Only a relatively very few sharks have been known to ever attack humans. They include the bull shark (Carcharhinus leucas), tiger shark (Galeocerdo cuvier), multiple species of hammerheads–and, of course, the great white shark (Carcharodon carcharias), the most notorious species on which many stereotypes about sharks are based. However, even these expert predators attack people very rarely. The number of recorded unprovoked attacks on humans by sharks around the world averages a little over 80 per year, an infinitesimally small number when you consider how many people swim regularly in shark habitat. On the infrequent occasions when great whites do attack people, it is likely because they have mistaken their victim for a seal or other prey animal.

Unfortunately, while sharks present very little real threat to humans, the reverse does not hold true. Almost a quarter of shark and other cartilaginous fish species are believed to be threatened with extinction because of irresponsible fishing practices, climate change, and other human-caused threats. Overall, shark and ray populations plummeted more than 70% between the years 1970 and 2018, largely due to industrial fishing. The global shark finning trade targets these beautiful animals for their body parts. Sharks caught by finners often have their appendages hacked off while they are still alive, and are then tossed back into the water to die a slow, grisly death. Yet, this is only one of the many ways humans are driving sharks toward extinction.

Many millions of sharks die each year as incidental victims of fishing operations that use indiscriminate techniques like trawling, gillnetting, and long-lining. While these methods usually target other fish species like tuna and swordfish, sharks often end up as bycatch and die entangled in nets and lines. Some countries have laws banning or regulating such destructive fishing practices, but industrial fleets are increasingly escaping these hurdles by focusing their activity on the mostly unregulated high seas. There, sharks are at the mercy of unscrupulous fishing companies.

So, what can we do to save sharks from vanishing forever? It should go without saying that being a responsible, ethical consumer is important. If you eat seafood, use sustainable purchasing guides like the Monterey Bay Aquarium’s Seafood Watch list to ensure what you buy was harvested sustainably. However, as important as such individual actions are, they are not enough to save sharks on their own. To help sharks we must transform the fishing industry through better regulation, and there are plenty of opportunities to help make this happen.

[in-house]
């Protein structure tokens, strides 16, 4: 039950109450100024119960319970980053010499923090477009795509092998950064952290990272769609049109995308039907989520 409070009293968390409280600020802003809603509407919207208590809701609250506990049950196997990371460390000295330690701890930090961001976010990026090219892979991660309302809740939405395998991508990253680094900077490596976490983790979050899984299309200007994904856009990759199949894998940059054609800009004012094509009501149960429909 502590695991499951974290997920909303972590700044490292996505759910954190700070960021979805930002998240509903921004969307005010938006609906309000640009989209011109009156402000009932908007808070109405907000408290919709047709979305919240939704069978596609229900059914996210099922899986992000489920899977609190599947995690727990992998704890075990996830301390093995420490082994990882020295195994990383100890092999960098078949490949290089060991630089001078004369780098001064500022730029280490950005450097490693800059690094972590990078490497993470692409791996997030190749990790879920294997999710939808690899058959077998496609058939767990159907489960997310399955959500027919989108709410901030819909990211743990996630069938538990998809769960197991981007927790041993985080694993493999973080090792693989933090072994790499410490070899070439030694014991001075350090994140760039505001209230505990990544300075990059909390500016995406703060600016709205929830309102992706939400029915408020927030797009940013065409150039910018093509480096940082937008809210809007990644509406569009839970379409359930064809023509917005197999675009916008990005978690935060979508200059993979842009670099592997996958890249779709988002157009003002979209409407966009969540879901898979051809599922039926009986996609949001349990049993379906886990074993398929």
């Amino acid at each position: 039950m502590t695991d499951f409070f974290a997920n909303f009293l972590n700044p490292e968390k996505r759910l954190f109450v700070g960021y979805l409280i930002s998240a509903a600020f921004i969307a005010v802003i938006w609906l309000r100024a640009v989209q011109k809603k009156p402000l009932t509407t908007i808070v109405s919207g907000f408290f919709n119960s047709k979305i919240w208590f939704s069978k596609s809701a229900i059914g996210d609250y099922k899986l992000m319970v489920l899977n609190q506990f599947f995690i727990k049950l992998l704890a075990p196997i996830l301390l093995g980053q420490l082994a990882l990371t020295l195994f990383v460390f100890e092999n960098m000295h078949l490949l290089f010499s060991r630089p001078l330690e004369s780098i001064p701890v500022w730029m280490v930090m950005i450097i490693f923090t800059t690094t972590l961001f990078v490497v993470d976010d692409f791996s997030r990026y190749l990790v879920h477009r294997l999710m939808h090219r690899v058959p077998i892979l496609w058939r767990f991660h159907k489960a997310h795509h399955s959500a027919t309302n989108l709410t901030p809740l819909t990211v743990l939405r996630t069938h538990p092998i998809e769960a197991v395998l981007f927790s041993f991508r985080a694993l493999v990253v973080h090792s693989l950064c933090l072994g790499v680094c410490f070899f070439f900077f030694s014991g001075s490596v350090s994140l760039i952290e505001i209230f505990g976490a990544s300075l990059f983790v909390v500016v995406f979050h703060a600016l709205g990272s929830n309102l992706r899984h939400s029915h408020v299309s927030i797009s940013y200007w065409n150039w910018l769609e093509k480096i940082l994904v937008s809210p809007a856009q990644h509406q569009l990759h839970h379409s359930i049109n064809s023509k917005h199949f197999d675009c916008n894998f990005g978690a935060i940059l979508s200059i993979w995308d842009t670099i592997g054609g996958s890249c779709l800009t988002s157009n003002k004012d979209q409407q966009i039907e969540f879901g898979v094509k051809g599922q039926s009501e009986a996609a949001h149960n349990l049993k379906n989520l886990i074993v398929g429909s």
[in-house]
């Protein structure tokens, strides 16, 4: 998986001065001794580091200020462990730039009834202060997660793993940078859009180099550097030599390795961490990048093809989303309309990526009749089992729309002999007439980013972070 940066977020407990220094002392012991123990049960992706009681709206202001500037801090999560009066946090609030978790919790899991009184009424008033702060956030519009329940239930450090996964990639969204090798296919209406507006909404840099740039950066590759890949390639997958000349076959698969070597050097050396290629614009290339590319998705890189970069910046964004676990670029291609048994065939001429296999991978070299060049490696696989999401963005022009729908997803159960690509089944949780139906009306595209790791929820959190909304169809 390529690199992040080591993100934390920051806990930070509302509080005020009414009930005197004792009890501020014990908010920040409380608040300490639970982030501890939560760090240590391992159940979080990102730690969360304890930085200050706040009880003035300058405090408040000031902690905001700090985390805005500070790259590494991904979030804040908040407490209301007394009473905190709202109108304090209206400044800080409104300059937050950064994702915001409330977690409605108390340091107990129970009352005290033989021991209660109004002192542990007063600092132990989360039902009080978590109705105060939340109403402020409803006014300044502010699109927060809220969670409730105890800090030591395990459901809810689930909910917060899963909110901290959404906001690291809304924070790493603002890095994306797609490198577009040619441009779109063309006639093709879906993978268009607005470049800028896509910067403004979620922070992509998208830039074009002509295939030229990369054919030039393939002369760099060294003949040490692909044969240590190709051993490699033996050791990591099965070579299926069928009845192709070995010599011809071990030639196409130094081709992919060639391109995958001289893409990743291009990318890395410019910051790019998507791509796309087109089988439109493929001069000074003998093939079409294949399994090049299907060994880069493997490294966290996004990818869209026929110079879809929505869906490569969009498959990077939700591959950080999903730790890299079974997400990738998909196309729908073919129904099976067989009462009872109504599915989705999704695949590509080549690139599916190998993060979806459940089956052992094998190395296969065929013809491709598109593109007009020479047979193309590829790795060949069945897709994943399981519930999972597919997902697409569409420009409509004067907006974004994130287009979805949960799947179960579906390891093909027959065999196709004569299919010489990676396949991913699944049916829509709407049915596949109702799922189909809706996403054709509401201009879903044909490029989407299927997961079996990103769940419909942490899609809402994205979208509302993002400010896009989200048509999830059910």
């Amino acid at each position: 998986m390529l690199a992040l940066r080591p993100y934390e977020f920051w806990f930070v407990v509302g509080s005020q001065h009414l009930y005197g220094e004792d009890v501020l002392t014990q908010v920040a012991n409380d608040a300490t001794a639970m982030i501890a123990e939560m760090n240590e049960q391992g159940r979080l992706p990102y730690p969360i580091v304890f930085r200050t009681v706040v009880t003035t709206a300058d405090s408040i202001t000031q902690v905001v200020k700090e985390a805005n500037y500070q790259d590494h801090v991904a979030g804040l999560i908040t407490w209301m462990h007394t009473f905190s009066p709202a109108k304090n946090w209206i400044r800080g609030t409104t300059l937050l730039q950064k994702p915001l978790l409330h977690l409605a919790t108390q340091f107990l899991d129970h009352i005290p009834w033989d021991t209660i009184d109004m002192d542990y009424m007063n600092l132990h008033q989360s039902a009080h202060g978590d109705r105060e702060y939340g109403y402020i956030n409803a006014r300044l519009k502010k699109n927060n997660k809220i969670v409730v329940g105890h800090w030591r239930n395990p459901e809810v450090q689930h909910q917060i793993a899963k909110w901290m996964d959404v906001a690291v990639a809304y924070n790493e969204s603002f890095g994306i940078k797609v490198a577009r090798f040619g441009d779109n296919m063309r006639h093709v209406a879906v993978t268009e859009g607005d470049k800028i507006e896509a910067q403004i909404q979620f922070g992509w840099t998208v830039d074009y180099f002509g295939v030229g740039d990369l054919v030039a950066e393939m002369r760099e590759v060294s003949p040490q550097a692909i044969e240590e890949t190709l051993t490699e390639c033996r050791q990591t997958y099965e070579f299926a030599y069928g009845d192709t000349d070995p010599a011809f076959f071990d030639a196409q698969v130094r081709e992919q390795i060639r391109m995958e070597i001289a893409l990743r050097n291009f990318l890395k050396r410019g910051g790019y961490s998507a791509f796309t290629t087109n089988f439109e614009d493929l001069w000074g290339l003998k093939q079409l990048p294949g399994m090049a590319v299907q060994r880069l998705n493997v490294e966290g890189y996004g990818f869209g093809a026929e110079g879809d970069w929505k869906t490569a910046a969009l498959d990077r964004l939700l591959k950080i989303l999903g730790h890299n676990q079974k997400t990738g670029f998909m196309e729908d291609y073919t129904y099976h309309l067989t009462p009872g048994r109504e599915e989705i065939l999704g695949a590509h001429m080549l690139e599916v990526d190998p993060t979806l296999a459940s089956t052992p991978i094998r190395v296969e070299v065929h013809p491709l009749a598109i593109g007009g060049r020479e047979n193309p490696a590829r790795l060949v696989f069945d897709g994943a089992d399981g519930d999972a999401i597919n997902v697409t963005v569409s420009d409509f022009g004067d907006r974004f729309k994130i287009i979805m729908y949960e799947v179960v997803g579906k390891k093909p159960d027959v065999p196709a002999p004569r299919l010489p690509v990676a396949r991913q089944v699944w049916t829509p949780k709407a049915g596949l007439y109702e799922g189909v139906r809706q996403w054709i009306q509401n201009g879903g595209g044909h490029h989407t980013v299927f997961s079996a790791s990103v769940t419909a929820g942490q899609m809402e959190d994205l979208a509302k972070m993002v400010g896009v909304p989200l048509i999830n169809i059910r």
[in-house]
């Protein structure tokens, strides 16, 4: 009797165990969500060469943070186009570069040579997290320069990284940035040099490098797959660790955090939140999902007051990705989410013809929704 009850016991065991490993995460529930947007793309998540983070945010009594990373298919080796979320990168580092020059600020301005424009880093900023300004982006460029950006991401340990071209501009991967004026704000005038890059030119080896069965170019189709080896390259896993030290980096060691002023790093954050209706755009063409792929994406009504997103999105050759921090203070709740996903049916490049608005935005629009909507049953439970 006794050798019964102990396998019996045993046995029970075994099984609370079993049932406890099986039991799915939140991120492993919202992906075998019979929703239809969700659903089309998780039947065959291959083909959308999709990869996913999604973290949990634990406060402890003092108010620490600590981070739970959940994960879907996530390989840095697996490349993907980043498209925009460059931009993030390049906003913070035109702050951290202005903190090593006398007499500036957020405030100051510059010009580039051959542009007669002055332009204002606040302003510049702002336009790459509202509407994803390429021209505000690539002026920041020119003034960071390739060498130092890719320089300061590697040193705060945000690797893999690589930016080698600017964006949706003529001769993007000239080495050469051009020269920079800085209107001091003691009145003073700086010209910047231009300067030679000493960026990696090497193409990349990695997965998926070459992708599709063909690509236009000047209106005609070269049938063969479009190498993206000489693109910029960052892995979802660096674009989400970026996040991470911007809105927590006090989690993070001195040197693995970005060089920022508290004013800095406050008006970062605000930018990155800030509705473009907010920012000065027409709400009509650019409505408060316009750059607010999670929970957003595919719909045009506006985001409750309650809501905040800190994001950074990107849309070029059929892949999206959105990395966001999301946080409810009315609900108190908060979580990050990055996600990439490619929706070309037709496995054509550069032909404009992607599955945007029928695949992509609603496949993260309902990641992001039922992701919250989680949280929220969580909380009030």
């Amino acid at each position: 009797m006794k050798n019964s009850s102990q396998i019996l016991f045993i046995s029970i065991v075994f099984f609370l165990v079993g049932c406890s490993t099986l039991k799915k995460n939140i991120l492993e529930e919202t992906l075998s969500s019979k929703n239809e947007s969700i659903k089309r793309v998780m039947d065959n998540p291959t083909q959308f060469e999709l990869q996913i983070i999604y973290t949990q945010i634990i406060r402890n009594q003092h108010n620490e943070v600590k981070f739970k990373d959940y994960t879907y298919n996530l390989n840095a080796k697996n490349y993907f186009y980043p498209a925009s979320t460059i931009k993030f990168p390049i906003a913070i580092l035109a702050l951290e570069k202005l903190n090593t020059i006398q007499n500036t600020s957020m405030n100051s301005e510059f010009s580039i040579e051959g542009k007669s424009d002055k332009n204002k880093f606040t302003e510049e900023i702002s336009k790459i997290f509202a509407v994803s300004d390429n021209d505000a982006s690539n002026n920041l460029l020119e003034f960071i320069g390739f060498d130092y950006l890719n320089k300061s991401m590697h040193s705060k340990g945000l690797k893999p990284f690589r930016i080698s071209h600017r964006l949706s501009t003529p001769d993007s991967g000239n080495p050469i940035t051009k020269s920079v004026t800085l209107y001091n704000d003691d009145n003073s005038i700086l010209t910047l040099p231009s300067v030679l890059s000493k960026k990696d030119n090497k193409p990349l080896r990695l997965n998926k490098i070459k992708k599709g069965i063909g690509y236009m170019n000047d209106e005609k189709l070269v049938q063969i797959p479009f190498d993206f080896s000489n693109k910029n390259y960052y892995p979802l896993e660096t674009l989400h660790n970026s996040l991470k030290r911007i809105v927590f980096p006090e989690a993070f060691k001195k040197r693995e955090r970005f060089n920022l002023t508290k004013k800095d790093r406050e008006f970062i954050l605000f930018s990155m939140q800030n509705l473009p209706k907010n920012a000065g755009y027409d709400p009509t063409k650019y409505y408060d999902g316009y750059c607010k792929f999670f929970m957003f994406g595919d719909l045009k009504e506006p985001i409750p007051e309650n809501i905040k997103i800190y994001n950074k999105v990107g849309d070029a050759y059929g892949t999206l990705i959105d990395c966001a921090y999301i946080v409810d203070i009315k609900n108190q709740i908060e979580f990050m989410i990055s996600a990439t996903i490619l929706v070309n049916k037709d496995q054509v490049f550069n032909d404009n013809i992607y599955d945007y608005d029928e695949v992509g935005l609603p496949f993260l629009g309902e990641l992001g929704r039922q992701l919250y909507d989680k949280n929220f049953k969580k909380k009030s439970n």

One of the most important steps countries like the U.S. can take to bring sharks back from the brink is ending the shark fin trade. Shark finning is already illegal in this country, but the sale of shark fins is not, and this loophole allows fins from sharks killed outside of U.S. waters to be consumed here. Organizations like the marine advocacy group Oceana have been pushing to pass the Shark Fin Sales Elimination Act, which would prohibit the selling of shark parts in a massive step toward ending this cruel trade for good. A great way to help sharks is to call or write to your members of Congress and urge them to support this legislation.

The decline in shark populations is due to a complex of factors, almost all linked to human activity. However, the solutions to the problem are relatively simple. We must end the trade in shark fins or other parts, and phase out the use of fishing methods that kill millions of them and other marine creatures as bycatch. Every animal lover can play a part in achieving these goals, through personal consumption choices but even more importantly by engaging in the political process. For the world’s shark species, who have been cruising the oceans for tens of millions of years, the stakes could not be higher.

Photo credit: Albert kok

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Nick Engelfried Writes About Animals, the Environment, and Conservation for the ForceChange network